I have talked about how much the trip to Morocco had influenced my subject and field work. The Jinn, has been a key figure in my subject as I have started to look into spirits and how we perceive these elusive creature/human forms. I have realised how much we differ from each other in the way we see the spirits; making them spirits of your own mind.
My continued development in my second field project has led me to testing with ink and colour/patterns that are found in Morocco. From testing with Materials such as fabric and manipulating them in ways that suit the whole perception of a Jinn, to using ink and paper and creating them as I have been using in my subject; which was originally inspired by the figurative modelling field project. My whole project has been based on what the Jinn would appear as to me and as the Quran says, they were derived from the smokeless fires before any human was created. The smokeless fire immediately makes me wonder if the Jinn was in fact the smoke. The properties of smoke are quite similar as the jinn is quick and elusive, and disappear in almost an instant (much like smoke). I knew that I wanted to use inks to portray these creatures which would then quickly catch on in my subject work.
Throughout this field project I looked at artists such as Elvis Robertson and Maurizio Anzeri who both use an layering embroidery technique. As our focus was textiles based, which was definitely out of my comfort zone, I tried to use these artist as a way to understand the learn from them.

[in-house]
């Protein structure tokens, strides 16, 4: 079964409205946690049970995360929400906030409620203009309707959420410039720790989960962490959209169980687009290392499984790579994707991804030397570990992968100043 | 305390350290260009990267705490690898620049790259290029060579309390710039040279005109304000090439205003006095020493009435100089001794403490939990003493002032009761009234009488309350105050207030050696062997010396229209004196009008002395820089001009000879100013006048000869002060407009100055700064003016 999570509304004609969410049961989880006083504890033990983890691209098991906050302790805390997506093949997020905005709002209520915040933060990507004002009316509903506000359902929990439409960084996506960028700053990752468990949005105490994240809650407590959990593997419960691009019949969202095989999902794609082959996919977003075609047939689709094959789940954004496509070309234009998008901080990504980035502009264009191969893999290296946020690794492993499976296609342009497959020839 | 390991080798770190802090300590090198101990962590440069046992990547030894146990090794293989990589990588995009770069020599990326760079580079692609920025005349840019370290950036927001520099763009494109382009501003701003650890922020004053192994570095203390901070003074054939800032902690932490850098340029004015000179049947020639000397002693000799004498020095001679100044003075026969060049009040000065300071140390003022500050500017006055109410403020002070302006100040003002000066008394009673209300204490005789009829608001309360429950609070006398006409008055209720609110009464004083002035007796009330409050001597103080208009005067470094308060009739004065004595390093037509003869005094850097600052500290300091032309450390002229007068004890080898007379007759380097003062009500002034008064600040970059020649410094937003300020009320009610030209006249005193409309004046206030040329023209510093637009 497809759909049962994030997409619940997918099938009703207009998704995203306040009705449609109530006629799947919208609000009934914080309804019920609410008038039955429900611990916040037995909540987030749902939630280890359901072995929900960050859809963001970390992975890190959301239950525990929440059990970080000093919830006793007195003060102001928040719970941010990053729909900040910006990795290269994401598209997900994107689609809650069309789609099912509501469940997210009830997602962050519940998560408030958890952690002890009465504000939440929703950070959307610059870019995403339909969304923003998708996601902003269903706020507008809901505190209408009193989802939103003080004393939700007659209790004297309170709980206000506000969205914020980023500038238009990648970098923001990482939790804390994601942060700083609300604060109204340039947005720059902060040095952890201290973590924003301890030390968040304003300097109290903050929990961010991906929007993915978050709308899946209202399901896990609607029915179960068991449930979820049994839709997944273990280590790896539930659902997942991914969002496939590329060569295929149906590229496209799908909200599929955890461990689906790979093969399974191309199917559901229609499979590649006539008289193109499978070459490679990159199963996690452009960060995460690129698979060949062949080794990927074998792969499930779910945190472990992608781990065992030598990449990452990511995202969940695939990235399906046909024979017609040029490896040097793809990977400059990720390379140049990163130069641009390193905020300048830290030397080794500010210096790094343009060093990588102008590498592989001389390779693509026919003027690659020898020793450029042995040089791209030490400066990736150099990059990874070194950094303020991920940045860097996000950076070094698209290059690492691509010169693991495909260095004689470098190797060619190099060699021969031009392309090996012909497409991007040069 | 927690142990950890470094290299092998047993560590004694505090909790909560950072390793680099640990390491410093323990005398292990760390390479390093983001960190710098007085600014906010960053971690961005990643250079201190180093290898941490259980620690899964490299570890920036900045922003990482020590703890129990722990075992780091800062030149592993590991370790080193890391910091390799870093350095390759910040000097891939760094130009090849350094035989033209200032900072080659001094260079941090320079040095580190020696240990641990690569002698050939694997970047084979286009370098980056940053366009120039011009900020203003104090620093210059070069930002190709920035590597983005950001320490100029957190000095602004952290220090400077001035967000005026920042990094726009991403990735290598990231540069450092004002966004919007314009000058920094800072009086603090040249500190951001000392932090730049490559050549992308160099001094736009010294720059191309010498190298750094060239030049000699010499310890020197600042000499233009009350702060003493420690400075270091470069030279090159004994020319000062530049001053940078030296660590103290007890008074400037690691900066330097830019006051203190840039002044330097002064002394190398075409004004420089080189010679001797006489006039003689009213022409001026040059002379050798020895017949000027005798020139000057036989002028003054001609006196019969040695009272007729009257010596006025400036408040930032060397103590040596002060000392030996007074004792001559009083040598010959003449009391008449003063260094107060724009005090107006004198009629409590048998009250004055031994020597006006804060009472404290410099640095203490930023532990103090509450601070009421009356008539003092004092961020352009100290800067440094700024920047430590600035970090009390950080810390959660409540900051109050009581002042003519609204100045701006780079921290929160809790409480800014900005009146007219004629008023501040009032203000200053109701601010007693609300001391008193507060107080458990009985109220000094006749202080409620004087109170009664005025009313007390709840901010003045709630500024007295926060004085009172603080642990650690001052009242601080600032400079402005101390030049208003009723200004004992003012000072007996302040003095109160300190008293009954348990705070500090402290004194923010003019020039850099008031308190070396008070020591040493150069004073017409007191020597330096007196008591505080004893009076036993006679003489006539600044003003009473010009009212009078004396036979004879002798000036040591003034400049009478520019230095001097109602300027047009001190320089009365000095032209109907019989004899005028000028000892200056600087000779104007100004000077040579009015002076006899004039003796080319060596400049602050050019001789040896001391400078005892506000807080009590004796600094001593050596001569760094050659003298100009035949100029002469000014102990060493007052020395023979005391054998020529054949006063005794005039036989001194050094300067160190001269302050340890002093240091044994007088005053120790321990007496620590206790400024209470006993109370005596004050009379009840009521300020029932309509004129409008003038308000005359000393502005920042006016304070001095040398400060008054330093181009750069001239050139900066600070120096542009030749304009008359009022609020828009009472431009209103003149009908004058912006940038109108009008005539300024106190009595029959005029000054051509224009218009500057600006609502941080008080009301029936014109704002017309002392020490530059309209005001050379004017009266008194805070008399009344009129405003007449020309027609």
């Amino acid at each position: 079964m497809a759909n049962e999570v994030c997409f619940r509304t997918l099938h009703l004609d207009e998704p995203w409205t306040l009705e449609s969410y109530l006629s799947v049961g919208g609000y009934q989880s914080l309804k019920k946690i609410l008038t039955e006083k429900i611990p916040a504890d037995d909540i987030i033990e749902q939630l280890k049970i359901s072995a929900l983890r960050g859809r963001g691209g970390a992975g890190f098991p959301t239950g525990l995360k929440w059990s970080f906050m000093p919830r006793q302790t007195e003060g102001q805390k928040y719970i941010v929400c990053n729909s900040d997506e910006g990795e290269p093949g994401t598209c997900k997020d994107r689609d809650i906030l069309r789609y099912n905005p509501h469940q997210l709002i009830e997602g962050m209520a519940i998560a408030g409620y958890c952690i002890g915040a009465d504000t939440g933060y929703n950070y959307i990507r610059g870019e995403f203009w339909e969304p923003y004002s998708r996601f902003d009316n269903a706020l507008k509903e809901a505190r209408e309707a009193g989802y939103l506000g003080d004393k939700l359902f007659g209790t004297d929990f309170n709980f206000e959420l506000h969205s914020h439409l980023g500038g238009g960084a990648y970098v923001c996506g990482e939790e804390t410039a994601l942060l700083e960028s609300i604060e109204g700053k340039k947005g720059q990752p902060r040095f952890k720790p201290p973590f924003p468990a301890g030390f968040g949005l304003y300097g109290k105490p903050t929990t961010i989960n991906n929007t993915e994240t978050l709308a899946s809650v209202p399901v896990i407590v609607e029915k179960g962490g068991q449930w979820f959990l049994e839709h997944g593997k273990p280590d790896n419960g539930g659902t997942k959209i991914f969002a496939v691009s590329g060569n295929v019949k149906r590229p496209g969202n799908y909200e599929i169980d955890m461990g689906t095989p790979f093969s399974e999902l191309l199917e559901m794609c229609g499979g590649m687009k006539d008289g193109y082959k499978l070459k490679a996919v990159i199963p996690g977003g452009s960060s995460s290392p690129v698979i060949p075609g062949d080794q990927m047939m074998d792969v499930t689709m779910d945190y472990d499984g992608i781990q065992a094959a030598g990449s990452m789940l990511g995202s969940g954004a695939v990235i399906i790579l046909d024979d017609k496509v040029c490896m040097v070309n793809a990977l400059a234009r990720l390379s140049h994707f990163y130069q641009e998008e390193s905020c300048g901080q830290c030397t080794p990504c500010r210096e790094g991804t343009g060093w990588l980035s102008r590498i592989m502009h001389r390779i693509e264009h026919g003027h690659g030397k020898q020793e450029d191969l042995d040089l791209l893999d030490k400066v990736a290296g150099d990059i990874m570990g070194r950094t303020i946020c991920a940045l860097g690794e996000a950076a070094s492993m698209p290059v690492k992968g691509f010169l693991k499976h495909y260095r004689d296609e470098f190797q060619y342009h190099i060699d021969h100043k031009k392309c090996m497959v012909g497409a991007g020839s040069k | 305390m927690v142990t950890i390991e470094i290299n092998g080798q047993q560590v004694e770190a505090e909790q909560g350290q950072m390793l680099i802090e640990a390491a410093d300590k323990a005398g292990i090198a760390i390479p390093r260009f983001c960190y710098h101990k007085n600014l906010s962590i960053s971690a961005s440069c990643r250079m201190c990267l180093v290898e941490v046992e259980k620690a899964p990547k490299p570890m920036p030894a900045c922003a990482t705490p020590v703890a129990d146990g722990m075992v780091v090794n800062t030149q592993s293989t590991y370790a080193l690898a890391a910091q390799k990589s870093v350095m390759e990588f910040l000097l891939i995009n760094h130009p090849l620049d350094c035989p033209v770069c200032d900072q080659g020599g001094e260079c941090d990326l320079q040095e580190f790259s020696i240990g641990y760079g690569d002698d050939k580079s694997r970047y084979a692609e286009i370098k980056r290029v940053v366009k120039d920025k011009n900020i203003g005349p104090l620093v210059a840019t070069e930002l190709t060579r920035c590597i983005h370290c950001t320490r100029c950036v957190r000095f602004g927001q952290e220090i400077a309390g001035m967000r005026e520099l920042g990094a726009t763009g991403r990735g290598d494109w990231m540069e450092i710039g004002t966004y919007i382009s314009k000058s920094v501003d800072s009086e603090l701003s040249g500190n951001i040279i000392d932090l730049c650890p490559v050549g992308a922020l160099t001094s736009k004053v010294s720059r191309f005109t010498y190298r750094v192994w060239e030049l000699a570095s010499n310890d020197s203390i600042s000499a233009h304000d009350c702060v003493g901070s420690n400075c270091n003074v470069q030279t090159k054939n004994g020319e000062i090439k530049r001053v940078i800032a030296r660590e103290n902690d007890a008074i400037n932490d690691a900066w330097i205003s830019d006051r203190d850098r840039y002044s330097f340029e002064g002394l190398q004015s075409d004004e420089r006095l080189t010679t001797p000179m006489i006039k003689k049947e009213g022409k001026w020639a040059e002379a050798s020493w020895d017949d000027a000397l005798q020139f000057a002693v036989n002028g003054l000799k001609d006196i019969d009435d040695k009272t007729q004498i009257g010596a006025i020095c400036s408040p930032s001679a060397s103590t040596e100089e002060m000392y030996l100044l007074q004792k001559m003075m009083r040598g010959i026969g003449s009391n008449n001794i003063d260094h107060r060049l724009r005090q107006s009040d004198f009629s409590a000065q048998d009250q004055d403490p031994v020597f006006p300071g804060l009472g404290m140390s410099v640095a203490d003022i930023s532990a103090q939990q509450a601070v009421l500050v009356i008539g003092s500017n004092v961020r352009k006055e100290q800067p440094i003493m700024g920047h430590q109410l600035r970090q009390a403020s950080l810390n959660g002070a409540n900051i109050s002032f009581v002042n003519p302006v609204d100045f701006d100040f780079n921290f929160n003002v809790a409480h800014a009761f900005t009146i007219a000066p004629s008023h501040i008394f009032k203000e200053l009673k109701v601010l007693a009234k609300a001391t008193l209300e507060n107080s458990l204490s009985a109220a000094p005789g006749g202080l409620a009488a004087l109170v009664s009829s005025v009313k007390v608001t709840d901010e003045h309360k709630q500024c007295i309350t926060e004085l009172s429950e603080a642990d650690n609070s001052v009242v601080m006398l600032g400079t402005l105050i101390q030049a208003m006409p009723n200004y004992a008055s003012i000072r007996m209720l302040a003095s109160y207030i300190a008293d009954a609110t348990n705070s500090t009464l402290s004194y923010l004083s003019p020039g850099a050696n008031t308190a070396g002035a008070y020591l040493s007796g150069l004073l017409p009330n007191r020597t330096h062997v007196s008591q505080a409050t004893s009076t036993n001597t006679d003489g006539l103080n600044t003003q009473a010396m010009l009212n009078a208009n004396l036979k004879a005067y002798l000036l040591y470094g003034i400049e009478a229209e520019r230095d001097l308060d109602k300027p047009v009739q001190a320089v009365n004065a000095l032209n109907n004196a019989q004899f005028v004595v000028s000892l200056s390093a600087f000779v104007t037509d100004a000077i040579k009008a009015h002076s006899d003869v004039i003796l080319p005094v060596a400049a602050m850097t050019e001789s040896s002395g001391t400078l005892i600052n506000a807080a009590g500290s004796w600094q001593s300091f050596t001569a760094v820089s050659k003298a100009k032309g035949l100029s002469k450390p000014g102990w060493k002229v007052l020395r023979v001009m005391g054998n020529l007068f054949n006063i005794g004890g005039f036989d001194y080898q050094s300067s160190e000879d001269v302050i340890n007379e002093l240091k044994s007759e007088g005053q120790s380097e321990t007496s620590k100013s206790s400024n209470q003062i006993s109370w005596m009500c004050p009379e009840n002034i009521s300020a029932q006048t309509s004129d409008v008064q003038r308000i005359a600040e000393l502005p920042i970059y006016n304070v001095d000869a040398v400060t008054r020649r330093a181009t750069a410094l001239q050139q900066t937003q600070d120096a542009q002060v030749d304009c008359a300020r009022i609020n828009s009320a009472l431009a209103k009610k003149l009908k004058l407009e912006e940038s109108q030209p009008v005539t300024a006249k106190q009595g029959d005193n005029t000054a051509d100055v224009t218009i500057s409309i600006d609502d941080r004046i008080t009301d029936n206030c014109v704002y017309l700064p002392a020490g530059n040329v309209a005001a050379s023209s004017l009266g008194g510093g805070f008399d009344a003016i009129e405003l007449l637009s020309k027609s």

development started to occur, with a lot of testing and manipulating with fabric and coloured dyes which I brought back from Morocco. I used embroidery to start adding patterns and colour to the inkblots. This was to represent and understand the culture and religion of country which I had visited not to long ago. Using my own photo’s which I had captured in Marrakech as reference for colour and pattern.
I would like to say that I have a final piece, but that wouldn’t be entirely true as I was to carry on the project of spirits into my third year, I want to start introducing colour to my subject much like I have done with my field. As you can see, there are two finished pieces which I believe represent my thoughts on what a Jinn would appear as. This idea is completely my own and I believe the lack of much detail in the character, allows others to have there own view on what it could actually look like.
The first piece, began with etching. After learning about etching, I knew I wanted to create a piece which would represent a Jinn. Despite not having pattern, I focused primarily on shape and colour. The different shades and sizes represent the smoke ‘dancing’; as is the Jinn. Limited with tissue paper, I tried to keep the colours bright and Moroccan in nature. The outcome, was quite interesting and almost tells a story of the Jinn causing mischief and dancing around looking for it’s next victim.
As for the second piece, I used ink and pattern to create another representation of the Jinn. This piece has inspired my subject in many ways and will continue to do so throughout my third year. Using ink, I sub-consciously played around with ink to create a form. After creating 15 different forms, I chose one which has to be my favourite. Like the etching, I can sense movement and dance much like the smoke of a fire.
I wanted to add a part of the Quran into the piece. The Arabic writing is so interesting in itself and I believe it adds a sense of mystery and wonder to the piece. The writing on the Jinn says ” And the Jinn we created before from scorching fire.” Surah Al-Hijr 15:26-27. For the pattern, I was influenced by a photograph I took of a wall inside the Palace. the colours were separate from the photo but they were also inspired by what I saw throughout my stay in Marrakech.
I believe this project to be ongoing and not at all complete. I am excited to see where it will take me and my journey into the realm of spirits, perception and mystery.